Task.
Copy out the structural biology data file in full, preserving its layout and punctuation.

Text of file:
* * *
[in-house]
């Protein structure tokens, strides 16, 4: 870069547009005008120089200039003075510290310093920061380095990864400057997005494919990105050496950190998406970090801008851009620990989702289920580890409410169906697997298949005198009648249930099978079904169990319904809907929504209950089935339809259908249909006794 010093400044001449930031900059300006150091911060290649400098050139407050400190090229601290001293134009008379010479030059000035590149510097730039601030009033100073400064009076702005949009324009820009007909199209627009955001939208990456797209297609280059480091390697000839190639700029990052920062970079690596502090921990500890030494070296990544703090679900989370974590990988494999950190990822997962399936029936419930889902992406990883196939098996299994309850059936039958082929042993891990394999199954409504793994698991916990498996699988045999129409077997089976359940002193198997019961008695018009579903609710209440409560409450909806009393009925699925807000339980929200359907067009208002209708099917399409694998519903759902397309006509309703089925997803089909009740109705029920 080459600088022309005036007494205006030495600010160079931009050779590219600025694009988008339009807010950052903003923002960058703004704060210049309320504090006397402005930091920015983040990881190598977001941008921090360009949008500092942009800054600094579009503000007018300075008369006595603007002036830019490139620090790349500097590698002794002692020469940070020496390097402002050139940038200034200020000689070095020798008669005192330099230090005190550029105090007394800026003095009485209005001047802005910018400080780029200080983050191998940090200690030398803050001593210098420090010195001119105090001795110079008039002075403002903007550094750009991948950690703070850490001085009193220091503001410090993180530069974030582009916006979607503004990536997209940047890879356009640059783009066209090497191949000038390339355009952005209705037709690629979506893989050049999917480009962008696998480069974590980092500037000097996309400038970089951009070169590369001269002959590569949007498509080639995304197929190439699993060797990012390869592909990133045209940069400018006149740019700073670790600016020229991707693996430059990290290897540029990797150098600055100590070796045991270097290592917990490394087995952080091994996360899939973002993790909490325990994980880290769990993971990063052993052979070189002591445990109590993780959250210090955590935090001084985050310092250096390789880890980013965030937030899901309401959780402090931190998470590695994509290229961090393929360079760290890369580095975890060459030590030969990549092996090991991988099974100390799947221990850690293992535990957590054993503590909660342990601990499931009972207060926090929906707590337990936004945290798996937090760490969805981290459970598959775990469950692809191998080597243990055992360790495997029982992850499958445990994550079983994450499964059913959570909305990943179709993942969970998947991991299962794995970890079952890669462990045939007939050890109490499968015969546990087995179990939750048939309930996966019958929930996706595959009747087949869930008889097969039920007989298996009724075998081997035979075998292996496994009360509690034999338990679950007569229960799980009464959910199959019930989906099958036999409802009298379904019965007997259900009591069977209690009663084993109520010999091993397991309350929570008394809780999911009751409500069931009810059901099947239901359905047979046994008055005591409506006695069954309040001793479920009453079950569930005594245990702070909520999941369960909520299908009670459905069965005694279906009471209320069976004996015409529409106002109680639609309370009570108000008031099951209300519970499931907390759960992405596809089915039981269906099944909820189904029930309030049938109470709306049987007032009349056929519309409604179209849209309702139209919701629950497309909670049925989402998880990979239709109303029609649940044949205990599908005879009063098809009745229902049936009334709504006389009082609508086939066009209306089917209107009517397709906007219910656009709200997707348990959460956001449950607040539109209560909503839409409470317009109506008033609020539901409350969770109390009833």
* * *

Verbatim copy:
[in-house]
């Protein structure tokens, strides 16, 4: 870069547009005008120089200039003075510290310093920061380095990864400057997005494919990105050496950190998406970090801008851009620990989702289920580890409410169906697997298949005198009648249930099978079904169990319904809907929504209950089935339809259908249909006794 010093400044001449930031900059300006150091911060290649400098050139407050400190090229601290001293134009008379010479030059000035590149510097730039601030009033100073400064009076702005949009324009820009007909199209627009955001939208990456797209297609280059480091390697000839190639700029990052920062970079690596502090921990500890030494070296990544703090679900989370974590990988494999950190990822997962399936029936419930889902992406990883196939098996299994309850059936039958082929042993891990394999199954409504793994698991916990498996699988045999129409077997089976359940002193198997019961008695018009579903609710209440409560409450909806009393009925699925807000339980929200359907067009208002209708099917399409694998519903759902397309006509309703089925997803089909009740109705029920 080459600088022309005036007494205006030495600010160079931009050779590219600025694009988008339009807010950052903003923002960058703004704060210049309320504090006397402005930091920015983040990881190598977001941008921090360009949008500092942009800054600094579009503000007018300075008369006595603007002036830019490139620090790349500097590698002794002692020469940070020496390097402002050139940038200034200020000689070095020798008669005192330099230090005190550029105090007394800026003095009485209005001047802005910018400080780029200080983050191998940090200690030398803050001593210098420090010195001119105090001795110079008039002075403002903007550094750009991948950690703070850490001085009193220091503001410090993180530069974030582009916006979607503004990536997209940047890879356009640059783009066209090497191949000038390339355009952005209705037709690629979506893989050049999917480009962008696998480069974590980092500037000097996309400038970089951009070169590369001269002959590569949007498509080639995304197929190439699993060797990012390869592909990133045209940069400018006149740019700073670790600016020229991707693996430059990290290897540029990797150098600055100590070796045991270097290592917990490394087995952080091994996360899939973002993790909490325990994980880290769990993971990063052993052979070189002591445990109590993780959250210090955590935090001084985050310092250096390789880890980013965030937030899901309401959780402090931190998470590695994509290229961090393929360079760290890369580095975890060459030590030969990549092996090991991988099974100390799947221990850690293992535990957590054993503590909660342990601990499931009972207060926090929906707590337990936004945290798996937090760490969805981290459970598959775990469950692809191998080597243990055992360790495997029982992850499958445990994550079983994450499964059913959570909305990943179709993942969970998947991991299962794995970890079952890669462990045939007939050890109490499968015969546990087995179990939750048939309930996966019958929930996706595959009747087949869930008889097969039920007989298996009724075998081997035979075998292996496994009360509690034999338990679950007569229960799980009464959910199959019930989906099958036999409802009298379904019965007997259900009591069977209690009663084993109520010999091993397991309350929570008394809780999911009751409500069931009810059901099947239901359905047979046994008055005591409506006695069954309040001793479920009453079950569930005594245990702070909520999941369960909520299908009670459905069965005694279906009471209320069976004996015409529409106002109680639609309370009570108000008031099951209300519970499931907390759960992405596809089915039981269906099944909820189904029930309030049938109470709306049987007032009349056929519309409604179209849209309702139209919701629950497309909670049925989402998880990979239709109303029609649940044949205990599908005879009063098809009745229902049936009334709504006389009082609508086939066009209306089917209107009517397709906007219910656009709200997707348990959460956001449950607040539109209560909503839409409470317009109506008033609020539901409350969770109390009833």